What next, Democrats?

A respected Special Prosecutor, former FBI chief Robert Mueller, has been appointed to investigate the Trump campaign/Russia question; and though still early days, the process is in motion to neutralize Donald Trump’s current threat to the Republic.

He is, it would seem, the lamest of ducks.

It’s time for Democrats to turn the lion’s share of their attention to the needs of the people, as urgently expressed since well-before the last election cycle.

Meet or even precede every Republican policy pitch with a well-developed counter-pitch. They are in complete disorder, with a mortally wounded leader who, at the best of times, can’t think in a straight line.

This is Democrats’ chance to show what they can offer in the way of measured, human-friendly policy around job creation, improvements to Obamacare, infrastructure priorities, social justice, education and national security.

If Democrats waste this opportunity by focussing only on the Trump melt-down, they will have squandered the advantage they should have in 2018.

Job 2 is to begin a serious look at reforming the presidency. In the words of the president, “who knew” that so many ethical issues were not codified, but simply left to the discretion of the president?

Nothing speaks so clearly to the eighteenth century sensibilities of the “Founding Fathers” as their apparent confidence that gentlemen will behave as gentlemen should when elected to the single highest office in the land. Those esteemed founders did not trust unbridled democracy. They imposed restrictions on the roll of the individual electorate, but not, curiously enough, on the power of the head of state. The United States was, after all, the immediate if rebellious offspring of monarchy, retaining a fundamental affinity for the institutions of its royalist parent.

What was once little more than a quaint convention of the past, has, under Trump’s administration, erupted into a full-on constitutional crisis.

I don’t expect the Republican-held Congress to lift a finger while they are in power to repair the mighty gaps in the powers of the presidency through which an autocrat (or a selfish child), carried into office on a whim of the electorate, might throw centuries of ethical convention to the four winds and behave like an absolute monarch.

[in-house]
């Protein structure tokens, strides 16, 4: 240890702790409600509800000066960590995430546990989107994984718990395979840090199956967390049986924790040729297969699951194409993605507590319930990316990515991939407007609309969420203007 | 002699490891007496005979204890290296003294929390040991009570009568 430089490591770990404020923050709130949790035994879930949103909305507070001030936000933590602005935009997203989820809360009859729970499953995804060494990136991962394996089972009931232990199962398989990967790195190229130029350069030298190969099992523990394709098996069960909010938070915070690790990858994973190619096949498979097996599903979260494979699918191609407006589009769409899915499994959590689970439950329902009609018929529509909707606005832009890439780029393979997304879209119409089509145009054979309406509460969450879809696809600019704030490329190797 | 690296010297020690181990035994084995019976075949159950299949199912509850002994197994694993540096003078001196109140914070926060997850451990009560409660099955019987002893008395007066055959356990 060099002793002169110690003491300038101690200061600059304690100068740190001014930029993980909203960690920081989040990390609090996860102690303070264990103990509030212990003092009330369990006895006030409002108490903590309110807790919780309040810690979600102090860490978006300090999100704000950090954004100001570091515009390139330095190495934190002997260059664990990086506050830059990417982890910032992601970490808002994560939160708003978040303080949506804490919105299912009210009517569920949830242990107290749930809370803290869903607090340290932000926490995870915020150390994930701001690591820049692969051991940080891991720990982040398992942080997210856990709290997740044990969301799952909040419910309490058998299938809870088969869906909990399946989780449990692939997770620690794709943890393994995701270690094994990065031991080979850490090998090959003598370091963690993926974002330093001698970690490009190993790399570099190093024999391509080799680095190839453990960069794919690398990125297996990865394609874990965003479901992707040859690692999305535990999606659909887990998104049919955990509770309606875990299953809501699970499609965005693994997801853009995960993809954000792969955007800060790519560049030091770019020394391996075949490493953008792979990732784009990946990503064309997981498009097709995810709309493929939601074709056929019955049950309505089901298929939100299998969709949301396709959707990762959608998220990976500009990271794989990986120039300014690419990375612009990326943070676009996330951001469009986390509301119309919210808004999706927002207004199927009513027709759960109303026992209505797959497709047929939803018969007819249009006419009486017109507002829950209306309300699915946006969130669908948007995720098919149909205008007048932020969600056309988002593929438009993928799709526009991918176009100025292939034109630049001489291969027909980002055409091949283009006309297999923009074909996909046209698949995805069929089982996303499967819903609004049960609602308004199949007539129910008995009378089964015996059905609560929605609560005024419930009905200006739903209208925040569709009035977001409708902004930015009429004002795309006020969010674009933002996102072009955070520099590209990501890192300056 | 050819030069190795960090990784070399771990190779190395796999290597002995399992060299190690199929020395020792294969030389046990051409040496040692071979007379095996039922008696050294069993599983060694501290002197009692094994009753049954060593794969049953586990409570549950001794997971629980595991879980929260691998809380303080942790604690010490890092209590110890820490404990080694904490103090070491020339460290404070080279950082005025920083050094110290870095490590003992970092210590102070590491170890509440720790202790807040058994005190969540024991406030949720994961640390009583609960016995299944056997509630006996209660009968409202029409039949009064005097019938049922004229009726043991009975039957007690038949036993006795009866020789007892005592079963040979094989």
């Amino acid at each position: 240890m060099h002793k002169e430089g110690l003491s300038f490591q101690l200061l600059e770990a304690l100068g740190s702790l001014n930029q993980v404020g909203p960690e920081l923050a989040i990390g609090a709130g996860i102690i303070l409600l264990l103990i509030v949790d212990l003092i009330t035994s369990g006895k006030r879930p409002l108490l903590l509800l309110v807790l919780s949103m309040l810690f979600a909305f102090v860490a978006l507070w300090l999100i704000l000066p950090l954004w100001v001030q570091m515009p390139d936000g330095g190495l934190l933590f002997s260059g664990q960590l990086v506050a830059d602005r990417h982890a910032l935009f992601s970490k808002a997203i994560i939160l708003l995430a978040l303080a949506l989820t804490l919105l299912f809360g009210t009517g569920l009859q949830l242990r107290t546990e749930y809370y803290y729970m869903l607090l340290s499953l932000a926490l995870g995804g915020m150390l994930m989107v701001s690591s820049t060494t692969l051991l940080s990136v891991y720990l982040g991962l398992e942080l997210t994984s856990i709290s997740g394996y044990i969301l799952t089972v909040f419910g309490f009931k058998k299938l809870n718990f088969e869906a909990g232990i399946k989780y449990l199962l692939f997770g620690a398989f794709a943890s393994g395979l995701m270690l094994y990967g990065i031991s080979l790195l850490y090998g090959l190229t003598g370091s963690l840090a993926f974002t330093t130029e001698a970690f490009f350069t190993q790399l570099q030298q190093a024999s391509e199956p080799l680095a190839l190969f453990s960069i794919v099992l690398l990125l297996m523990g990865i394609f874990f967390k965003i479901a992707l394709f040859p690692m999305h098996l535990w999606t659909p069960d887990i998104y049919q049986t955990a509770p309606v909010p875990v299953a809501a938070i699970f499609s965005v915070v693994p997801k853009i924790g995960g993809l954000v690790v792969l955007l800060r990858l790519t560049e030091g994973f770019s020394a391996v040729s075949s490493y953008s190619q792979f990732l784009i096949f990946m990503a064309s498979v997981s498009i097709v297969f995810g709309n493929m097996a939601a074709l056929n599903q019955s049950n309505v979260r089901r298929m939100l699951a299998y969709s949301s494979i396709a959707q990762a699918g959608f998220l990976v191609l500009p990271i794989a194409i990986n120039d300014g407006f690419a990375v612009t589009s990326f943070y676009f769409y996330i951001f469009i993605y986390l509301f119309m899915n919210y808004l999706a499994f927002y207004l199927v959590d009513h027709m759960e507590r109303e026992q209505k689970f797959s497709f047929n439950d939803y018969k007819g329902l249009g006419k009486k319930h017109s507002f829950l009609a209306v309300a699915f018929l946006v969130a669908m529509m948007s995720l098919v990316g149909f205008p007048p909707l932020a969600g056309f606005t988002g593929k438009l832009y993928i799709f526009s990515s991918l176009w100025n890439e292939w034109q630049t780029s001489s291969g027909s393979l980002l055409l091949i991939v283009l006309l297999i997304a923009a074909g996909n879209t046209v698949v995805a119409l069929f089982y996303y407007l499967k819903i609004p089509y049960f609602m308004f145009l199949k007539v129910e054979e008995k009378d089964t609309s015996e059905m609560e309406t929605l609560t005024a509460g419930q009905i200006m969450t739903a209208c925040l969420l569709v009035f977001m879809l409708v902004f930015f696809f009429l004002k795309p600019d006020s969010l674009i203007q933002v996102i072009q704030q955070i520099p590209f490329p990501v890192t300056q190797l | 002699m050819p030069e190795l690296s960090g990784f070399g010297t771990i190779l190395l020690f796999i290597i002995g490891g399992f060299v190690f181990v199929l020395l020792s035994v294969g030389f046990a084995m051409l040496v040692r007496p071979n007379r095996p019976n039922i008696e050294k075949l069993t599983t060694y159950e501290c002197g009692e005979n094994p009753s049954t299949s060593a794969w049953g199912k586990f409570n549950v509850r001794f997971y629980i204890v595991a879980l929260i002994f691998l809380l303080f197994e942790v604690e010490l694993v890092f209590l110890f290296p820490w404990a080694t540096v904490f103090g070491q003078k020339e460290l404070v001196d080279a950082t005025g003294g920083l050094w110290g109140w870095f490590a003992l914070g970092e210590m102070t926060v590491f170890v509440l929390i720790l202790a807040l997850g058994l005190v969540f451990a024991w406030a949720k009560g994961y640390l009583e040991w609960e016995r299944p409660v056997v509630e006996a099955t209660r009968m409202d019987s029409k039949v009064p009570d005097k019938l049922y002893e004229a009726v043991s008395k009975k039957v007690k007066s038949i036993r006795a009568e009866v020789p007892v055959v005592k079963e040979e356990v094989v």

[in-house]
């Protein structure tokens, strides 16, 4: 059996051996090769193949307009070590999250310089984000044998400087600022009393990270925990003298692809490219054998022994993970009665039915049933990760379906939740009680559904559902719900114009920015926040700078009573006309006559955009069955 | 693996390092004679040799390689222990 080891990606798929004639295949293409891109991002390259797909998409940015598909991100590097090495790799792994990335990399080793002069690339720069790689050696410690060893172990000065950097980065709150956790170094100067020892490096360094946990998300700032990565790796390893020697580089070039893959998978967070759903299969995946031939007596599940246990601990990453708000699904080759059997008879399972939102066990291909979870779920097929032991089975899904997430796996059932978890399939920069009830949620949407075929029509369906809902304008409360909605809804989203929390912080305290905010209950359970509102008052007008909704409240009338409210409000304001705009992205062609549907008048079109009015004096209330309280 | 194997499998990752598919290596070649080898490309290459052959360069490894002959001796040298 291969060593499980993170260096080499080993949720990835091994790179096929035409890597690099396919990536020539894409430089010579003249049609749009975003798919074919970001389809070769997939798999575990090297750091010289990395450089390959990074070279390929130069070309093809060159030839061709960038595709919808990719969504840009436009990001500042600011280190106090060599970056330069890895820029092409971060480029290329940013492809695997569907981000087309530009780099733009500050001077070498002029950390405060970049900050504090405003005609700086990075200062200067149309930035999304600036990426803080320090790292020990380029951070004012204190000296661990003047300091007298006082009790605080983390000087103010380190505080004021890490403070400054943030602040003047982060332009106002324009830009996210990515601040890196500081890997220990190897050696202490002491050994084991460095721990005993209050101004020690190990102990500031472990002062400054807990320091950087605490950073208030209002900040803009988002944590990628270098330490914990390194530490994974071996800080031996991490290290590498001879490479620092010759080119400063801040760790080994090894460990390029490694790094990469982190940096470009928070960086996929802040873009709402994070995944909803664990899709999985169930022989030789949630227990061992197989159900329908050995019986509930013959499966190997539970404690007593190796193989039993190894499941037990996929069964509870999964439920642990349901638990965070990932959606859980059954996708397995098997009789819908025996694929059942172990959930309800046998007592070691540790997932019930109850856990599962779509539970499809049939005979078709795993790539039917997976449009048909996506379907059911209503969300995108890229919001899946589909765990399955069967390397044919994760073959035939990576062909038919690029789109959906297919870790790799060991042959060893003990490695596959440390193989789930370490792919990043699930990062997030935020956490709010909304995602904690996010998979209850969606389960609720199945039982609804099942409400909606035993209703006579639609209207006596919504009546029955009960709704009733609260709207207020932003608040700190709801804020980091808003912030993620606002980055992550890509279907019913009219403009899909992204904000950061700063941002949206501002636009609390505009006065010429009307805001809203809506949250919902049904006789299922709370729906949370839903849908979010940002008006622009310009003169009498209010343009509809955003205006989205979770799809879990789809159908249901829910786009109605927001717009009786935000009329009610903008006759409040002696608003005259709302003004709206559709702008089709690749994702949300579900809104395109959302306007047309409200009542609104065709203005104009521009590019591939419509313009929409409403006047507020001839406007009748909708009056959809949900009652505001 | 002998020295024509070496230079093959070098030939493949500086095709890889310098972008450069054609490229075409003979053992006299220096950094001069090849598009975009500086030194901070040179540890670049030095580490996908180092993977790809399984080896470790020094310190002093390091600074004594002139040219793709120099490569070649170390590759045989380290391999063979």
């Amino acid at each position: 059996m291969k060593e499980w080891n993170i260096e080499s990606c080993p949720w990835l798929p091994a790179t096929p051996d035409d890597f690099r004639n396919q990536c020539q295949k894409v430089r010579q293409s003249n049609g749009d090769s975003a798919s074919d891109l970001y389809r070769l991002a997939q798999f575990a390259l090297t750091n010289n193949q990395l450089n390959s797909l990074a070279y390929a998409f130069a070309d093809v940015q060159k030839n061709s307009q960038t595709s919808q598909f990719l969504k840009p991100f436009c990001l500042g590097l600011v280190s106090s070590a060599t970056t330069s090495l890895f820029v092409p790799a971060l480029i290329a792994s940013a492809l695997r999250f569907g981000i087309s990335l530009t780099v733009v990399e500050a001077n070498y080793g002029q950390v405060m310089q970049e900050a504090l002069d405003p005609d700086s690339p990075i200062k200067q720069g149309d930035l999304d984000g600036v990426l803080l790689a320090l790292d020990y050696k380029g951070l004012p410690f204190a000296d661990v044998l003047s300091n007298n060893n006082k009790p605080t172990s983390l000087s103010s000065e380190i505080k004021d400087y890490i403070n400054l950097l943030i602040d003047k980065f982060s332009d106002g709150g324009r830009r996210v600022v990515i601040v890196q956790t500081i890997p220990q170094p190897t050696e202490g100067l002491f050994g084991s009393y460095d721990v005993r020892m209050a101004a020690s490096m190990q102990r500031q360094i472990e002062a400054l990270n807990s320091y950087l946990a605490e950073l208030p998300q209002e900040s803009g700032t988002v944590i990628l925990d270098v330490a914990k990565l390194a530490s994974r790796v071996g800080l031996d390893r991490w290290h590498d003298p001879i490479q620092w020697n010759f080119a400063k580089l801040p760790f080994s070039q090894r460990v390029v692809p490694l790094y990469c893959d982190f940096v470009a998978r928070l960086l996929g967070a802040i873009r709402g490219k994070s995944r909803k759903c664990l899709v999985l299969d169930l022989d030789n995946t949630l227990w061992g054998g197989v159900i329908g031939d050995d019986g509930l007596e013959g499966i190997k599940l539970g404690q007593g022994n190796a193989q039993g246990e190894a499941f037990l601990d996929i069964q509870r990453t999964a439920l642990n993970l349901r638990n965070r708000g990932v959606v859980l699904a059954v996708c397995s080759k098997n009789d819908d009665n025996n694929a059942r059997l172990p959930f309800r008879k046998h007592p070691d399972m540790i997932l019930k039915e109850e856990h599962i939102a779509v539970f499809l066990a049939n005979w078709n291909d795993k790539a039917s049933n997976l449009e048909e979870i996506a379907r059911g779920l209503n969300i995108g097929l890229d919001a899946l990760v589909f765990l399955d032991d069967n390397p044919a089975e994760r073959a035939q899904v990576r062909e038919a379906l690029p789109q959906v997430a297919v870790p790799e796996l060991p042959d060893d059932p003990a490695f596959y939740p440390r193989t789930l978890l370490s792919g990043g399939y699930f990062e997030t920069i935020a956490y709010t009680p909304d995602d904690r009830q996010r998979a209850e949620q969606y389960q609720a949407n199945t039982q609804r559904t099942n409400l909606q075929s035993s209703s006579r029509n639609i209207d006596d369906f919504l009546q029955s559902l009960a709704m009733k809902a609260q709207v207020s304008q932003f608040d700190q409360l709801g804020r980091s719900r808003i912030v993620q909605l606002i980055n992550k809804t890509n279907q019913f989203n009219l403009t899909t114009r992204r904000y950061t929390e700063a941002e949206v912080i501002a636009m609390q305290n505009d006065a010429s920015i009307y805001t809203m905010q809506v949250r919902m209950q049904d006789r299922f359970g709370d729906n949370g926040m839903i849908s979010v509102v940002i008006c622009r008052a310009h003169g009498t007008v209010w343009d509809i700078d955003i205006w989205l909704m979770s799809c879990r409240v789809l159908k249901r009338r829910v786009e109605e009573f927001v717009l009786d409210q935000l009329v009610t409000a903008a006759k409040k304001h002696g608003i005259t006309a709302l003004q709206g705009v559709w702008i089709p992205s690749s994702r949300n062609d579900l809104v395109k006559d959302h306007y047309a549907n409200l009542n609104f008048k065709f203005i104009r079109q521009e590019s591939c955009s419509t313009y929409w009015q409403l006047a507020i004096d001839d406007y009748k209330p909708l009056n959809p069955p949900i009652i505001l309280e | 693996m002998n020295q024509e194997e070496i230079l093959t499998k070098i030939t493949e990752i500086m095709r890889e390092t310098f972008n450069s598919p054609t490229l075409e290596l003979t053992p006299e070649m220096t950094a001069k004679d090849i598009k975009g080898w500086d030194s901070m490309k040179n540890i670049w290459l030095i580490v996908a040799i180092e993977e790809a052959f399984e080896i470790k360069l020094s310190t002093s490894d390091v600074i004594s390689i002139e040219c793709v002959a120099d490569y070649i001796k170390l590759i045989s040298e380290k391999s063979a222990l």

If Democrats are wise and see to the urgent business of their constituents, they can seize the House in 2018. It then behooves them to set about codifying some limits on the presidency; like, for instance, he/she must share his taxes both as a candidate and throughout his/her administration. In order to qualify to appear on the ballot in the first place, every candidate’s tax returns for at least three years should be publicly available.

Divestiture of financial interests by the president must also be codified under the law; and conflict of interest must be more clearly defined, including specific rules governing the president’s family members, former business partners etc. Remedies for violation of these rules must be clearly laid out and include stiff penalties.

While they are at it, a scrub of gerrymandering is very much in order, too! Partisan divisions are too great to allow one “side” or the other full discretion to control districting.

Until some of the vulnerabilities in presidential privilege and voter suppression are effectively addressed, we are in no position to pontificate to younger nations on the lessons of democracy.

We have the high-ground here; and the vast majority of Americans disapprove both of this president and of the Republican controlled Congress. It’s a perfect opportunity for Democrats to win over hearts and minds. Let’s not squander it by focussing entirely on the toddler in the room.

About Sue Prent

Artist/Writer/Activist living in St. Albans, Vermont with my husband since 1983. I was born in Chicago; moved to Montreal in 1969; lived there and in Berlin, W. Germany until we finally settled in St. Albans.

One thought on “What next, Democrats?

  1. I strongly agree. I was shocked to see what was not spelled out in writing as to what is required of any candidate seeking the Presidency. We got had by the biggest bully in the room.

Leave a Reply

Your email address will not be published. Required fields are marked *